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Kia EV6 review

Enjoy the ride in a future-proofed electric crossover, the Kia EV6.

Future driving, now: the new Kia EV6

Future driving, now: the new Kia EV6

Earlier this year, we brought you the first images and basic details of Kia’s new bespoke electric car, the EV6. Now, the Korean manufacturer has confirmed more specifications for its electric crossover; and the headline-grabbing fact is it’ll have a range of up to 328 miles. There’s also a charging world first… but you’ll need to read on to find out the details.

Prices start at £40,895, with first deliveries scheduled for October. Initially buyers will be able to choose from three trim levels — Air, GT-Line and GT-Line S — and two drivetrains. In the UK, all EV6 models will be powered by the company’s long-range 77.4kWh battery, rather than the entry-level 58kWh unit offered in other markets.

To further whet your appetite, the EV6 range will eventually be topped out by a Porsche Taycan-rivalling GT flagship. Powered by two electric motors with a combined output of 577bhp, Kia says it’ll cover 0-62mph in a rather eye-watering 3.5-seconds. And while top speed is increased to 162mph — where, of course, legal … which means, in the UK, most likely a racetrack or private airfield — maximum range drops to 251 miles.

Expect the GT to become available next year, with first deliveries expected during the second half of the year and with a price tag of £58,295.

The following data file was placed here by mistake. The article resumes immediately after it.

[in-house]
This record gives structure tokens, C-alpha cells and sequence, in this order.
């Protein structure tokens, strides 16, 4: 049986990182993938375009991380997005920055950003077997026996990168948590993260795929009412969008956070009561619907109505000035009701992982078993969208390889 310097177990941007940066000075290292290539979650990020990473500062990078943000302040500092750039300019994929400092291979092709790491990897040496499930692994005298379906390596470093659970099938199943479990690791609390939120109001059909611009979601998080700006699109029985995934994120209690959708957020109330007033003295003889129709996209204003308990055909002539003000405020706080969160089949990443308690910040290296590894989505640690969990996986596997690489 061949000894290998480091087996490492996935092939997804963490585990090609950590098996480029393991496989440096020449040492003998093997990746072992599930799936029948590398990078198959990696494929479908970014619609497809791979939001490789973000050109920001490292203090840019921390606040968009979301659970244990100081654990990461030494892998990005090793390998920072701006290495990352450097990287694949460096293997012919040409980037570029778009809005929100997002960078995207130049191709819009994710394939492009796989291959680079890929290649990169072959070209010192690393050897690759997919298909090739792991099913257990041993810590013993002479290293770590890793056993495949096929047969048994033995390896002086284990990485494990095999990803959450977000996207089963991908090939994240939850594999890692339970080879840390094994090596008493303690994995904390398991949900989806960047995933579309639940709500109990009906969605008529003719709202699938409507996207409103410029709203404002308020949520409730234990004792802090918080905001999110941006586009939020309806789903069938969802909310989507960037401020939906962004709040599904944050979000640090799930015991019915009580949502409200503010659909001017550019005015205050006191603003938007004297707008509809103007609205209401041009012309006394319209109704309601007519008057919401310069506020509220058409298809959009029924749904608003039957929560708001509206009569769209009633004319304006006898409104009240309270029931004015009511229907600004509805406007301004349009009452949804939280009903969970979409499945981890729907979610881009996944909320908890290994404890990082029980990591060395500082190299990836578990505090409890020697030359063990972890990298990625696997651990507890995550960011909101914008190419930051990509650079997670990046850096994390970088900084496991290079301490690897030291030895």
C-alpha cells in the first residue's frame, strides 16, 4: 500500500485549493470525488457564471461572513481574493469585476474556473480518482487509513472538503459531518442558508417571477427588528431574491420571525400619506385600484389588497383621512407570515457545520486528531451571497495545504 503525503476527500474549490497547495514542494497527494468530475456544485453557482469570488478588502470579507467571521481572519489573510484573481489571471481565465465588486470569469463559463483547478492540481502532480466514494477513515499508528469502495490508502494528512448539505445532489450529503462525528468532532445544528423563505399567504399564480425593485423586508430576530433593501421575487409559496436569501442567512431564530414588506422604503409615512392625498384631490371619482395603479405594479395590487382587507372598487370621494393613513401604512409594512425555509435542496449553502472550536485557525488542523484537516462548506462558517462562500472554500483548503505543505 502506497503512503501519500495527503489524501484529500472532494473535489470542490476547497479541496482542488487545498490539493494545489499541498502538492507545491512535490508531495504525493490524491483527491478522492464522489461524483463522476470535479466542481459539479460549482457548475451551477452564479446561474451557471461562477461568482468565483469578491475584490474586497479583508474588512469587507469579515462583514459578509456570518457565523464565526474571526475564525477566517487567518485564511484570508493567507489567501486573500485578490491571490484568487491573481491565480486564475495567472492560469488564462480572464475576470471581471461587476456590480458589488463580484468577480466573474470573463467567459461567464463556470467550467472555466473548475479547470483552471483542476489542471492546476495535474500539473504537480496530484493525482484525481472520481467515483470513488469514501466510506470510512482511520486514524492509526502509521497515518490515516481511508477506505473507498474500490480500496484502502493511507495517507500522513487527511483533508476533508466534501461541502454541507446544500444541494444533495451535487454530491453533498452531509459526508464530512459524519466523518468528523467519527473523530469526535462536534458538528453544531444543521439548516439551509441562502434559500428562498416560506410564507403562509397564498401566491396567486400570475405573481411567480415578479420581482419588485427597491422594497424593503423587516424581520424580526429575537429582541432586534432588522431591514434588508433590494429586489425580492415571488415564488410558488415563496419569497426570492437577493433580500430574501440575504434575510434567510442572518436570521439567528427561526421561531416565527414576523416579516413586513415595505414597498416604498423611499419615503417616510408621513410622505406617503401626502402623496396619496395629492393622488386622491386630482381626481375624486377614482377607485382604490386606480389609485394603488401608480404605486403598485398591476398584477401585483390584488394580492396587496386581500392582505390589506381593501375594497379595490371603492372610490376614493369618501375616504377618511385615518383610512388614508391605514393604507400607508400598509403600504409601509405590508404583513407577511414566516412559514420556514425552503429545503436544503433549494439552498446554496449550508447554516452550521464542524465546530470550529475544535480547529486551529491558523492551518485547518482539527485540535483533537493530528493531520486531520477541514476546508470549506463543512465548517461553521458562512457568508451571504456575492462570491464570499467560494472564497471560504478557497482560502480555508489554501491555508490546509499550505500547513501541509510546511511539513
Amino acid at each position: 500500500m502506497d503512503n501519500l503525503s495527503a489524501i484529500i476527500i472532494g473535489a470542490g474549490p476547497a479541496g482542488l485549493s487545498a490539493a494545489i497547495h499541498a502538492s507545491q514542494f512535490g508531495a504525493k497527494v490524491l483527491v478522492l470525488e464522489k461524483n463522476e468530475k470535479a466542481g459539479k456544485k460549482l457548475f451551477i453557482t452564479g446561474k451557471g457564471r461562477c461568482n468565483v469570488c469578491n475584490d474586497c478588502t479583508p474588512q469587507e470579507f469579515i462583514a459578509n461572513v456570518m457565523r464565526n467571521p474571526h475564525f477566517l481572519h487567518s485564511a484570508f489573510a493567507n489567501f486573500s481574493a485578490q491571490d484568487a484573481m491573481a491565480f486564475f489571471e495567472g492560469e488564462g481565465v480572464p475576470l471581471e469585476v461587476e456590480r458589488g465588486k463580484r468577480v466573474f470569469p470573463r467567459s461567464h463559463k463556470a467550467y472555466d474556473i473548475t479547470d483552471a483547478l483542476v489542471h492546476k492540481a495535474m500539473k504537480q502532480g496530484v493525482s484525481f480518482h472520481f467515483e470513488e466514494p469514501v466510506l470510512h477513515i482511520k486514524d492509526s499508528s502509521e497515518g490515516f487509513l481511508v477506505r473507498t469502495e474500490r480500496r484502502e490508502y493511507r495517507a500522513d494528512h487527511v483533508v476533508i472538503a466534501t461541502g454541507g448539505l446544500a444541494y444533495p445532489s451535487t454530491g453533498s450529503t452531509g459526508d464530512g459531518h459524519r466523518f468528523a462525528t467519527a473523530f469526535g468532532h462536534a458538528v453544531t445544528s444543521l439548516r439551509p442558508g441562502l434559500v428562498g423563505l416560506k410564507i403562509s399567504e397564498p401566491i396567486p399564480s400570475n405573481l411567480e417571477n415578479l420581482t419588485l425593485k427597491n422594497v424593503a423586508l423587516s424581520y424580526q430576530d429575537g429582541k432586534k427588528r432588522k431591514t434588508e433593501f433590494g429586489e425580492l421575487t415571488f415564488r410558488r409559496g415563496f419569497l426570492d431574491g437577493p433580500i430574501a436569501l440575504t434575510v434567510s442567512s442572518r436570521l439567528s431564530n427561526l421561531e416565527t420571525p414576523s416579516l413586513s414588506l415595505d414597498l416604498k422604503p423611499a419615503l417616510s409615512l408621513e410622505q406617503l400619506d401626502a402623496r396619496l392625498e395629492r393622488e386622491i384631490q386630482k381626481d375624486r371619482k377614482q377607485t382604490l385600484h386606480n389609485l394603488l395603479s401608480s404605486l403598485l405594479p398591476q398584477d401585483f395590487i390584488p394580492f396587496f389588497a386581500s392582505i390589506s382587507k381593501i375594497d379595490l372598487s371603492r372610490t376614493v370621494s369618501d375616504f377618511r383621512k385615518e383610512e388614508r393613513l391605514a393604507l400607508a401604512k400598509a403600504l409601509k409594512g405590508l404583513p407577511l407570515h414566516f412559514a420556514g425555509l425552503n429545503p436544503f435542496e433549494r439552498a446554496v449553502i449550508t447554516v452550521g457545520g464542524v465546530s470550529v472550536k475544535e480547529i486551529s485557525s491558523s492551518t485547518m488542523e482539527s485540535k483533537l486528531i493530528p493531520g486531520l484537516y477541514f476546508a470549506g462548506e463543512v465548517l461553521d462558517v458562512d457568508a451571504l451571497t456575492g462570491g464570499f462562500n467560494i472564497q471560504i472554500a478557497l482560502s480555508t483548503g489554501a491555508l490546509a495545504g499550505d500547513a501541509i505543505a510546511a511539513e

Ok, that’s great, but what about the main sellers?

Let’s focus first on the entry-level Air spec. Featuring a 226bhp electric motor, Kia says it’ll be capable of covering 328 miles on a single charge. Standard kit looks good: rear parking sensors, rain-sensing wipers, LED headlights and 19-inch diamond-cut alloy are all included.

Inside the cabin there are two 12.3-inch screens — one for the digital instruments and one for the car’s infotainment functions — plus an ambient lighting system, automatic air-conditioning, a heated steering wheel and heated front seats trimmed in black vegan ‘leather’.

Excellent, what’s next?

If you want something a bit sportier, you’ll be looking at the EV6 GT-Line. Buyers can choose from either the 226bhp rear-wheel drive, priced from £43,895, or a dual-motor, four-wheel drive 321bhp powertrain. The latter starts at £47,395.

Opt for the 4WD model — which packs 605Nm of torque — and you’ll hit 62mph from standstill in 5.2s. That performancecomes at a price; range drops to 314 miles on the WLTP cycle. Worth highlighting though that both official range figures are improvements on Kia’s original targets.

Externally, the GT-Line distinguishes itself from the Air spec primarily thanks to a more aggressive body kit and rear privacy glass. But it also benefits from dual-LED headlamps with adaptive high-beam, front parking sensors and 19-inch alloys.

There are also more toys inside the cabin, including a wireless smartphone charging pad, aluminium pedals and black suede upholstery.

Most importantly though, you get Kia’s ‘Premium Relaxation Seats’. These automatically tilt back when the vehicle is charging to give the driver a chance to catch a ‘NASA nap’ between driving stints. I kid you not.

The GT-Line also includes Kia’s handy ‘vehicle-to-load function’. This allows owners and passengers to use the EV6’s battery to power external appliances rated up to 3.6kW.